A proposal to keep BART trains open an extra hour Friday nights would disproportionately affect low-income and minority riders, according to a new passenger survey, but the agency director pushing the plan said there are other possibilities for late-night service.
Because BART officials say the transit system needs 13 hours of track access each week for maintenance purposes, a plan to extend service by an hour Friday nights — keeping trains running until 1:30 a.m. — would have to be offset by starting it back up an hour later Saturday mornings.
Such a late start to weekend service would adversely affect minority passengers, according to a BART poll in which more than 1,000 riders were interviewed over several Saturdays between 6:30 and 7:30 a.m. Of the passengers interviewed, 68 percent were minorities and 53 percent were low-income passengers. Seventy percent were heading to work, and 33 percent would not be able to make the trip if BART started later.
Based on the survey findings, BART staffers said the proposed scheduling change “would have a disproportionately high and adverse impact on minority and low-income riders.”
Last year, the federal government withdrew $70 million in funding for BART’s Oakland International Airport connector project because the transit agency neglected to conduct proper outreach to low-income and minority communities.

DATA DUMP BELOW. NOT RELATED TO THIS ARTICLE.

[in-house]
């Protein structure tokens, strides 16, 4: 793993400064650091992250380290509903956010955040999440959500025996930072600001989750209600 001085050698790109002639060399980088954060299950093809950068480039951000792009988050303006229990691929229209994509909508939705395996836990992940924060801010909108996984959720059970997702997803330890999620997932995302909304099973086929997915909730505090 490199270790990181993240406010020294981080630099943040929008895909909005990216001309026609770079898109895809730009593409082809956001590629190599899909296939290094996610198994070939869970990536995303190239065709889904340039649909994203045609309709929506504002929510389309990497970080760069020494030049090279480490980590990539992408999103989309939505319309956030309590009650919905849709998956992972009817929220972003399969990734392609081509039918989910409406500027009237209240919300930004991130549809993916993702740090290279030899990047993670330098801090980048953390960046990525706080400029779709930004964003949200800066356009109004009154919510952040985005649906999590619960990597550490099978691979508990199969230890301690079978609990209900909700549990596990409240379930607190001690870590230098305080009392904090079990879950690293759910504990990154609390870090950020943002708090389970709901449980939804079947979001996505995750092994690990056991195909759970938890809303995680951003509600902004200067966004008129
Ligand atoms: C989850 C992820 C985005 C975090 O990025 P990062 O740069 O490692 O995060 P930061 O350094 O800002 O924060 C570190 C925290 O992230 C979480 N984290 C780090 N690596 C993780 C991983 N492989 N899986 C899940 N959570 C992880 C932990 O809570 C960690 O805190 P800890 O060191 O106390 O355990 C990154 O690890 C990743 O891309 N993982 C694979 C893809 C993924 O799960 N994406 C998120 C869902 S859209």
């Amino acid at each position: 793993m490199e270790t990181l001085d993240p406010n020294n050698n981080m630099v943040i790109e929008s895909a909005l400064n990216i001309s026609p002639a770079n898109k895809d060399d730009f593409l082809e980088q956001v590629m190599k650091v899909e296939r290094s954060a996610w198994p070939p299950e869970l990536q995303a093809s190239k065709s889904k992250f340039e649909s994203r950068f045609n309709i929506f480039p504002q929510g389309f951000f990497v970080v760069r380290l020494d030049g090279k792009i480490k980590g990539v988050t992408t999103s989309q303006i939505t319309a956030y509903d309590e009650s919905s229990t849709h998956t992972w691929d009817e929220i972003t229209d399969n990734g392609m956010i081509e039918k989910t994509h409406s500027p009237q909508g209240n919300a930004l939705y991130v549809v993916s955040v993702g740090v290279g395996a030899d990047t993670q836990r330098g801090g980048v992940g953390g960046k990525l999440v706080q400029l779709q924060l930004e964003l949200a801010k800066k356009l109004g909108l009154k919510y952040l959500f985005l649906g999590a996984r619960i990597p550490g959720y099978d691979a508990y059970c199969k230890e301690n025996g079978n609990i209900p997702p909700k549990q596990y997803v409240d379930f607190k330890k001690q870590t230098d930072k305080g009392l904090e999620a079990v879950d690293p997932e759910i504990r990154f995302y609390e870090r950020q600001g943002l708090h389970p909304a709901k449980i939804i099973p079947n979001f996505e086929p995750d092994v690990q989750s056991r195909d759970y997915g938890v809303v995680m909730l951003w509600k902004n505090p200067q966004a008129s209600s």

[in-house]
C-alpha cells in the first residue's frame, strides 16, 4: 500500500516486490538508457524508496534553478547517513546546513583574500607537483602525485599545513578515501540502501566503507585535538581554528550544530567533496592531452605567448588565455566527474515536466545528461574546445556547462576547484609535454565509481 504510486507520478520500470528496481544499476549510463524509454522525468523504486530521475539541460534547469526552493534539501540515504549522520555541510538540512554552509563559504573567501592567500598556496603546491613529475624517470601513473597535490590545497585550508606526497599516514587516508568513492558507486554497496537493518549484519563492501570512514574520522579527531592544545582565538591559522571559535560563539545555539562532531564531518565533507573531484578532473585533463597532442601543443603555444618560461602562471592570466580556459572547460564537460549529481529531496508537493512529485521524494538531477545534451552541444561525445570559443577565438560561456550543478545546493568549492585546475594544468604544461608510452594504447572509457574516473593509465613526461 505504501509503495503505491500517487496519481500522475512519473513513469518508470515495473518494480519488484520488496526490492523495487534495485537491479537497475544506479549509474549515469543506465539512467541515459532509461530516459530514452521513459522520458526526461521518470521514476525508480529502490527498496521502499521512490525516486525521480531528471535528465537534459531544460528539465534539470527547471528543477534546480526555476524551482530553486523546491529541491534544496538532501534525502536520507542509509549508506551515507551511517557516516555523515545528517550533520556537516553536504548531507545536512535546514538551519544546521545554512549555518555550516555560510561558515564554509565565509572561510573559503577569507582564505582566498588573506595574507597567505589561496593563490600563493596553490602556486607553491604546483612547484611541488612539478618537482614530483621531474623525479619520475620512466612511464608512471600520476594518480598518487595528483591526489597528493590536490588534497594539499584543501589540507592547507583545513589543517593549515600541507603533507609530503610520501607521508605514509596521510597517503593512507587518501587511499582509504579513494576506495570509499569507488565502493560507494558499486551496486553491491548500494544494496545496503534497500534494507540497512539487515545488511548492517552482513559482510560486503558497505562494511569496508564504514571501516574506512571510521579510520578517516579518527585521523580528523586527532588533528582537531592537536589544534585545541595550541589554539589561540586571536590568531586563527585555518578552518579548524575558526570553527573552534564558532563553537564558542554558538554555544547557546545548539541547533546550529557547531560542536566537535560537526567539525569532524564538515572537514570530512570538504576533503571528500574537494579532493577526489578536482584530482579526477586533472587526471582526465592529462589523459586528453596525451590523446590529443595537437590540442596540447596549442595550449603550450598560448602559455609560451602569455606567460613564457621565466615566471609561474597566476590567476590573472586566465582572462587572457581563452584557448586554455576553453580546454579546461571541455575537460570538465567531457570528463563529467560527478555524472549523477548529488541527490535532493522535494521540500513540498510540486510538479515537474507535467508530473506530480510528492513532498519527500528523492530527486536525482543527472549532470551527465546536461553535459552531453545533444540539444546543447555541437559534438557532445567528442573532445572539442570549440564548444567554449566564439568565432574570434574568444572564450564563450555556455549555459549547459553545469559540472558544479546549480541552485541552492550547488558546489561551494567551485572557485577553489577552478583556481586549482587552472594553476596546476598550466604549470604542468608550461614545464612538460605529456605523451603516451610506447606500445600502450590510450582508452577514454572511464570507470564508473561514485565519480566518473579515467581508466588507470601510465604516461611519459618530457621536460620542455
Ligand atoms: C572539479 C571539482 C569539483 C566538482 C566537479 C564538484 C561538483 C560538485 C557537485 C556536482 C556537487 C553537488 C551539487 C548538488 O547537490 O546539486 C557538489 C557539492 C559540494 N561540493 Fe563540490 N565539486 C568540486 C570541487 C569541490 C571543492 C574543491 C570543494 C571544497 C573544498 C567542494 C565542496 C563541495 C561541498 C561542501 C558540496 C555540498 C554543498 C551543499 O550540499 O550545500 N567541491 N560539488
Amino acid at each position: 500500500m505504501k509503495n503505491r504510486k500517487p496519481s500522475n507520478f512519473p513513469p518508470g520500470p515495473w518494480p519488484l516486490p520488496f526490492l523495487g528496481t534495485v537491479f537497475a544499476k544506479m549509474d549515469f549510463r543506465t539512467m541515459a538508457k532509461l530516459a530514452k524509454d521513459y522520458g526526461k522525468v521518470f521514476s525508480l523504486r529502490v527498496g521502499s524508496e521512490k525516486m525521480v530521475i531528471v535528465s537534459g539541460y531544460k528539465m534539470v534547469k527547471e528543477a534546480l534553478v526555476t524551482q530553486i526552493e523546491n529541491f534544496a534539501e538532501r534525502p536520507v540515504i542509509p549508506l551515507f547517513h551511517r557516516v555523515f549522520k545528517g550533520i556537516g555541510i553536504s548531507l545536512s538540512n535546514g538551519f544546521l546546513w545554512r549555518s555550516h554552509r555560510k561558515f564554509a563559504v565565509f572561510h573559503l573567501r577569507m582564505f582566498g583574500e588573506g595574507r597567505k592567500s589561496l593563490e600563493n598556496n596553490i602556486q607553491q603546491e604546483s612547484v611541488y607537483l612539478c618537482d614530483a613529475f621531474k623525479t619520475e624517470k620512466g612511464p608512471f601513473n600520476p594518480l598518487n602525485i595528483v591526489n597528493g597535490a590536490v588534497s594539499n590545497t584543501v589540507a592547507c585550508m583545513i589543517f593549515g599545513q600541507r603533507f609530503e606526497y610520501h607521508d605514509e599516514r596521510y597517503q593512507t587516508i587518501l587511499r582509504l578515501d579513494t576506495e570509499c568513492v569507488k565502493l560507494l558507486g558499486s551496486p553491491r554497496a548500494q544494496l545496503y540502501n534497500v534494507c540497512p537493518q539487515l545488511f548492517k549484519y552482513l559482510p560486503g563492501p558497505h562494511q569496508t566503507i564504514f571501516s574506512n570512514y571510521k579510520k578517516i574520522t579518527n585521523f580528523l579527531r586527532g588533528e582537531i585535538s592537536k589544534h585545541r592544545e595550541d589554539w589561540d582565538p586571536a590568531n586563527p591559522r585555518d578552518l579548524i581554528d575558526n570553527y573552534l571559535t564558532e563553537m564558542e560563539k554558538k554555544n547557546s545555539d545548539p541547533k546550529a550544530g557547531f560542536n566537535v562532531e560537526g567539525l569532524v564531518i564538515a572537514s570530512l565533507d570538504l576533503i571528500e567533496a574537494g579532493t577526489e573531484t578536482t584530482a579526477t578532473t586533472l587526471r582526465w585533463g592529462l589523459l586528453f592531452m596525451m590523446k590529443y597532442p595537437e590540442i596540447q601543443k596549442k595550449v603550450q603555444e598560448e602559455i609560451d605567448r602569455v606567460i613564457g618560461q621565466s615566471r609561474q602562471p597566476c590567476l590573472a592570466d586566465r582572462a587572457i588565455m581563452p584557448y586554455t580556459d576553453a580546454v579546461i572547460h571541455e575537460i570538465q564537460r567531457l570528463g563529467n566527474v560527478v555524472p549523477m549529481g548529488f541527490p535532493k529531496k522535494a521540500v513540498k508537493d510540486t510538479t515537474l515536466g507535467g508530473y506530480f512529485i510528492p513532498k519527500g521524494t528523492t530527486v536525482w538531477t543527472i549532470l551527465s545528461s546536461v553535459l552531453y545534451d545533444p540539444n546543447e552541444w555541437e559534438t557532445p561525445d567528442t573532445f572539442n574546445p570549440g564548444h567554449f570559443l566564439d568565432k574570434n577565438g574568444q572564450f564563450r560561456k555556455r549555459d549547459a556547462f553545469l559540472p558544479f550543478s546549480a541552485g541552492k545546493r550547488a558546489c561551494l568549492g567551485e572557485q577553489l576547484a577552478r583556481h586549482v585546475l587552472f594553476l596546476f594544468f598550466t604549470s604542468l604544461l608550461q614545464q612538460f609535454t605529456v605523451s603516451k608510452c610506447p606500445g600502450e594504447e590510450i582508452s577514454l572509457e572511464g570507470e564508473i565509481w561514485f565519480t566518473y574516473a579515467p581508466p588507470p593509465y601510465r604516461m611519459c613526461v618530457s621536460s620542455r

Despite the findings on morning passengers, BART board of directors President Bob Franklin, who advanced the proposal, said some alternative for late-night service could possibly arise. He mentioned pursuing a pilot project that would only extend service until 1 a.m. Friday nights — just 34 extra minutes.
He also suggested that the agency investigate how flexible its maintenance schedule could be, and whether hiring part-time workers would free up more time for BART service. Plans to invest in expanded late-night buses also could be on the table, Franklin said.
“There are still some other options out there,” he said. “But if we don’t find a real counterproposal for the original plan, the idea of late-night service will probably die.”
The agency’s board of directors will discuss late-night service possibilities at its meeting Thursday.
A BART survey was conducted with more than 1,000 Saturday passengers over several days.
70%: Commuting to work
53%: Low income
33%: Lack transit alternatives if service starts an hour later